Yet this doesn't have to be the state's destiny. Oddly, despite the dramatic shift in California's economy at the turn of the 21st Century, much of the state's built environment remains stuck in the mid-20th Century post-WWII paradigm of single-family suburban development. There is a perfect reason for this: most Californians still live in those environments, and the houses themselves are protected assets that have appreciated significantly over time.
The imbalance between high-wage growth in the knowledge-work sectors and the lack of new housing to accommodate new workers has led to some bad outcomes. By far the most significant being notoriously unaffordable housing and rising inequality across the entire state (for a more in-depth analysis of this specific issue, I recommend reading Conor Dougherty's 2020 book "Golden Gates: Fighting for Housing in America").
California state representatives in Sacramento have taken notice of this alarming trend and are busy proposing legislative solutions. In 2019 the state Assembly passed Assembly Bill 68 (AB-68), which Governor Newsom signed into law. AB-68 legalized accessory dwelling units (ADUs) on single-family zoned lots across the state. Also known as "granny flats," "backyard cottages," or "in-law units," ADUs have turned out to be an excellent solution to increasing housing supply without drastically altering single-family neighborhood character (which is what AB-68 opponents feared would happen).
“Yes in my Backyard” - Accessory Dwelling Units (ADUs) have turned out to be very popular with California homeowners, spurring an entire new industry devoted to ADU project delivery (Design by Author)
Building on the success of AB-68, two controversial bills currently on the table in the California Senate, Senate Bill 9 (SB-9) and Senate Bill 10 (SB-10), aim at further reforming residential zoning across the state.
SB-9 relaxes restrictions on single-family zoning by allowing property owners to split their lots, effectively legalizing four homes (fourplex) on a single-family zoned site. SB-10 gives local municipalities the power to re-zone areas for housing developments of up to 10 homes on transit-rich, urban infill sites.
As you can imagine, these two bills face an uphill battle in the state legislature due to vocal resistance from cities and neighborhood groups across the state.
However, underlying the debate over SB-9 and SB-10 is a more considerable discussion over the future of housing in California. Municipalities and counties across the state are now in the process of updating the Housing Element portions of their General Plans for the 2023 – 2031 cycle as required by the California Department of Housing and Community Development (HCD).
Earlier this year, regional planning bodies such as the Association of Bay Area Governments (ABAG) and Southern California Association of Governments (SCAG) finalized the "Regional Housing Needs Allocation" (RHNA) process. This process determined the number of new homes each local jurisdiction needs to accommodate for the next decade's cycle.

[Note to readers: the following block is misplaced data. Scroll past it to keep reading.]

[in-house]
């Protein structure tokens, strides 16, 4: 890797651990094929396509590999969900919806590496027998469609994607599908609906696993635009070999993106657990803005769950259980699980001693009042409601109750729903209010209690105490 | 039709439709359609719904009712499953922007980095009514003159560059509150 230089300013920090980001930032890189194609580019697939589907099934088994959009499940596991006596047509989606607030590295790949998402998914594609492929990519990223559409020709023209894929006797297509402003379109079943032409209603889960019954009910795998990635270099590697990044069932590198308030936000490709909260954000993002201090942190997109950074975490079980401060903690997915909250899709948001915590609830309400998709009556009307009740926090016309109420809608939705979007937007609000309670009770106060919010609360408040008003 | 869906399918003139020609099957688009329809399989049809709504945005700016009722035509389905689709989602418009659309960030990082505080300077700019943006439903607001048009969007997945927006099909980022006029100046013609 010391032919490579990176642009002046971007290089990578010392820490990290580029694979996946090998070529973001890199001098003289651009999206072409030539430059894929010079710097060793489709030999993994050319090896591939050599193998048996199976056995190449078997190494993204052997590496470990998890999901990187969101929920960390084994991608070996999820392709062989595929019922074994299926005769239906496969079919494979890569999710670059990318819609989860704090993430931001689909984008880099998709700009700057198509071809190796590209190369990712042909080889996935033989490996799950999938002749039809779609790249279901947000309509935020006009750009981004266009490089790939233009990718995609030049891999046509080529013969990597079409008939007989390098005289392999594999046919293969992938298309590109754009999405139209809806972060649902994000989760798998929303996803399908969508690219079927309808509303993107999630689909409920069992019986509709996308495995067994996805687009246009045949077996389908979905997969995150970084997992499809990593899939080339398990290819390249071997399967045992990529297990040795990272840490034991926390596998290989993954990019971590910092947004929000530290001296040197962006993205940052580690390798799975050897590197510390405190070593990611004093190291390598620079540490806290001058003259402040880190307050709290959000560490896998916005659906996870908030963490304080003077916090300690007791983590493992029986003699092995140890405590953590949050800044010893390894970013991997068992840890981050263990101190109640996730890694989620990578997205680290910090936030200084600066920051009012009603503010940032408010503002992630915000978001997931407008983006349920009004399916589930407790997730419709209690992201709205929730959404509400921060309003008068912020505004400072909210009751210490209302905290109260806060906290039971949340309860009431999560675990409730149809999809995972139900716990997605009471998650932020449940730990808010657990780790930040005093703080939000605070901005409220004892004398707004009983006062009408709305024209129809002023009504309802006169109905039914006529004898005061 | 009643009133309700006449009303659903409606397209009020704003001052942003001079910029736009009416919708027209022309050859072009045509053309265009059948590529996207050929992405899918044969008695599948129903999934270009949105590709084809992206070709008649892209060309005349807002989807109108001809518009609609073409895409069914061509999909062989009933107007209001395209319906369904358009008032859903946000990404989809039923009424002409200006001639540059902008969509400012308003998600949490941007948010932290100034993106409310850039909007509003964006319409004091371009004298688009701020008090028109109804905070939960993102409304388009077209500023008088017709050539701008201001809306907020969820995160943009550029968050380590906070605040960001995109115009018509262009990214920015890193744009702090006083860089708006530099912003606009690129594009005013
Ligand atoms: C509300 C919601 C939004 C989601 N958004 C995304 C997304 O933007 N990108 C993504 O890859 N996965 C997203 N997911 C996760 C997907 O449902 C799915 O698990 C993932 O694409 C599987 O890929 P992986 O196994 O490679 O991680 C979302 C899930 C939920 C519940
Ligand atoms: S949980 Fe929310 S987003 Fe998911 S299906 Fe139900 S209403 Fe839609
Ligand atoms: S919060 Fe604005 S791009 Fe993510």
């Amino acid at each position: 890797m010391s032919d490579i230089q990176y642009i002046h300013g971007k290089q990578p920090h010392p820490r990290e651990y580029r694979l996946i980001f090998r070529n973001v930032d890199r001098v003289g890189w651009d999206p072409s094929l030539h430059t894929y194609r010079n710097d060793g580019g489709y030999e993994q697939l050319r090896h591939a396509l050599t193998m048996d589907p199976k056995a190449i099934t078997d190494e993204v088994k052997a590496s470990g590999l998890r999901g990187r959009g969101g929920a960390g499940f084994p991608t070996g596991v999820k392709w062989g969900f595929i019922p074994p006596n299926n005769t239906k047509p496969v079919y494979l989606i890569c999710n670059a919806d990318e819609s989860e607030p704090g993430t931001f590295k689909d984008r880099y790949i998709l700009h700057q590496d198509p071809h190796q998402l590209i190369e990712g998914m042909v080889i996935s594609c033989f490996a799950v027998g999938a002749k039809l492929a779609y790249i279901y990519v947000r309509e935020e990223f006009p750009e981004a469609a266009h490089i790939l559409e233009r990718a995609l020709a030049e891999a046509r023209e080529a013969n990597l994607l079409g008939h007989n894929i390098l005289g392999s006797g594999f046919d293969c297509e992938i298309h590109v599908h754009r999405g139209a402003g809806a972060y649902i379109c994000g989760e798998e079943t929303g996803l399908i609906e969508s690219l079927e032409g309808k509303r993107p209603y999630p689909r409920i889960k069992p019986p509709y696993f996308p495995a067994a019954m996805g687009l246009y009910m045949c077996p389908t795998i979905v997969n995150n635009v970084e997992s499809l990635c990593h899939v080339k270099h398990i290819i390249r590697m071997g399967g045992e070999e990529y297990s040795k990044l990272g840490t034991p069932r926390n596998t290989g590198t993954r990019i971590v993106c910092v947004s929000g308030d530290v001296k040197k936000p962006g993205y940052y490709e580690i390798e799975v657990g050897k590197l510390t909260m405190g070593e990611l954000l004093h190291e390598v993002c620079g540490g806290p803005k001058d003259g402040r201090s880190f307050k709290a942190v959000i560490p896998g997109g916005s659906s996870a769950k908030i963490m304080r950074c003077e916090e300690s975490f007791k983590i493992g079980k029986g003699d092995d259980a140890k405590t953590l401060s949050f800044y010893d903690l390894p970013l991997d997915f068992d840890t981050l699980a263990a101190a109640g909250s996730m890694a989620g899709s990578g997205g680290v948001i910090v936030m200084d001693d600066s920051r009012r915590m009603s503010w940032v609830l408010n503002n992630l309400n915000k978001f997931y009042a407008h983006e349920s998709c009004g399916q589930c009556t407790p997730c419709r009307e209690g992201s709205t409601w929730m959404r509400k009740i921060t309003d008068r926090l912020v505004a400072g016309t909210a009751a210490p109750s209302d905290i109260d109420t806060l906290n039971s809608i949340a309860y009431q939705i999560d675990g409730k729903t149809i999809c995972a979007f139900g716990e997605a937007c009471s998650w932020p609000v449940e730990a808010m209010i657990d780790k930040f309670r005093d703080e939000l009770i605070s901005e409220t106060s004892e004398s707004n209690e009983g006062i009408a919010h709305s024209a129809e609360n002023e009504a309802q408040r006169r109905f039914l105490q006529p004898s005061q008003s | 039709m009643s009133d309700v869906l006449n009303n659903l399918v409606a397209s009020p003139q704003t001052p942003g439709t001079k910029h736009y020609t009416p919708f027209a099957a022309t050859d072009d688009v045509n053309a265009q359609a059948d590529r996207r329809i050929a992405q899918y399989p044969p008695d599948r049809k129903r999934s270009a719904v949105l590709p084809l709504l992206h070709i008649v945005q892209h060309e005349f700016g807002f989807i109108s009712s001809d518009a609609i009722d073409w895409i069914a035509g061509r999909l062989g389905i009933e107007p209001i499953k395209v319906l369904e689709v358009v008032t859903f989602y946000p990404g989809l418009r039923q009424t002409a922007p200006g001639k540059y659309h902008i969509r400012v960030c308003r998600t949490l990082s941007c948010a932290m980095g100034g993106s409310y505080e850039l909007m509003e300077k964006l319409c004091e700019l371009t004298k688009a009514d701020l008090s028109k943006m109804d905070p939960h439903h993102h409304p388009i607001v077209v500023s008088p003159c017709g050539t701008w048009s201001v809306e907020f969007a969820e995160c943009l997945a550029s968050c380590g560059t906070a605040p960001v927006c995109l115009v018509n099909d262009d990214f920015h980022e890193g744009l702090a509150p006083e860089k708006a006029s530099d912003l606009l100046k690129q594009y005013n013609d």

Some California cities are not happy. Palo Alto, for instance, is appealing their allocation because they believe they are being penalized by ABAG for its recent efforts to curb job growth. Other Bay Area cities like Dublin are challenging their RHNA allocation because they exceeded their allocation in the previous cycle, which they feel is not considered with the new allocation.
To opponents of state housing legislation and regional housing goals like RHNA, the debate is less about housing per se and more about state vs. "local control."
For most of California's history, zoning has been mainly under the purview of local city and county jurisdictions. Municipal and county governments deciding what happens locally makes sense from a governance point-of-view and a constitutional perspective.
Yet, it would be inaccurate to characterize California state legislators as conspiring to remove "local control" in a bad faith effort to assert dominance over the state's local governments (even if that is what it may look like to some).
First of all, most of California's state legislators come from local government, having served as city councilmembers or county supervisors, and maintain strong ties to their communities. Secondly, bills like SB-9 and SB-10 are intended as tools for local governments to leverage when crafting their Housing Elements (they are not "mandates").
Even if a bill like SB-9 passed the state legislature, it is not as if suddenly every single-family residential neighborhood across California will be sprouting up fourplexes.
Aside from local zoning regulations, many other variables influence development (building & safety codes, financing, construction material prices, labor, etc.). Could there be unintended negative consequences? Certainly possible, but again, the state is looking for solutions to the housing crisis - not to create more problems.
The best way for local governments to avoid perceived state government overreach would be to propose their own solutions.